The British embassy has provided $15 000 for a market gardening project to assist 35 families in the Shurugwi South constituency in a bid to alleviate poverty in the area.
The project consists of a fruit and vegetable garden and bee keeping.
Speaking at the handover of the project last Thursday, British ambassador to Zimbabwe Deborah Bronnert said her government funded the project to improve the livelihoods of women-headed households.
She applauded Zimbabwe’s new Constitution for addressing gender equality adding that her embassy supported the project to help women in business ventures.
“The British embassy through the UK-Zimbabwe Bilateral Fund contributed $15 000 worth of support to Gwemombe Women’s Group with a number of objectives,” Bronnert said.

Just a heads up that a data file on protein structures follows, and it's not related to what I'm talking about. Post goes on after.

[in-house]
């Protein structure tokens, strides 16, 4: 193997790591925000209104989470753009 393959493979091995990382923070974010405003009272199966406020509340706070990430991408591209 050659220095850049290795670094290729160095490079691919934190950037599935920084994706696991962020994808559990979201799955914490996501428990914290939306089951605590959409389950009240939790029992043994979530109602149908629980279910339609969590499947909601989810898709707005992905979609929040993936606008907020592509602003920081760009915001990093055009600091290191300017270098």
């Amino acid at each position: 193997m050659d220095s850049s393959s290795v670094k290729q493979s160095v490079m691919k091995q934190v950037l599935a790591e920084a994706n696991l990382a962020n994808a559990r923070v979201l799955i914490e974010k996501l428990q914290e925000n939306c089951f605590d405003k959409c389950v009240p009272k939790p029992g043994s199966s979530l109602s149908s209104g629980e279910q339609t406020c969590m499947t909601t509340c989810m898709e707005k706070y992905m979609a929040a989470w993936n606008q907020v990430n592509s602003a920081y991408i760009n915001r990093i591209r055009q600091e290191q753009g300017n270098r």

“The first one being to support women’s income-generating initiatives by educating them on economic and business issues while helping them achieve food security for their families.
She said the women had managed to reclaim degraded wetlands and set up water harvesting infrastructure and fencing.
Bronnert said her country remained committed to supporting the people of Zimbabwe to attain a stable, prosperous and more democratic State.
Project implementers, Shurugwi Partners, facilitated a market for produce from the garden by linking up with surrounding mines such as Unki Mine and two local boarding schools.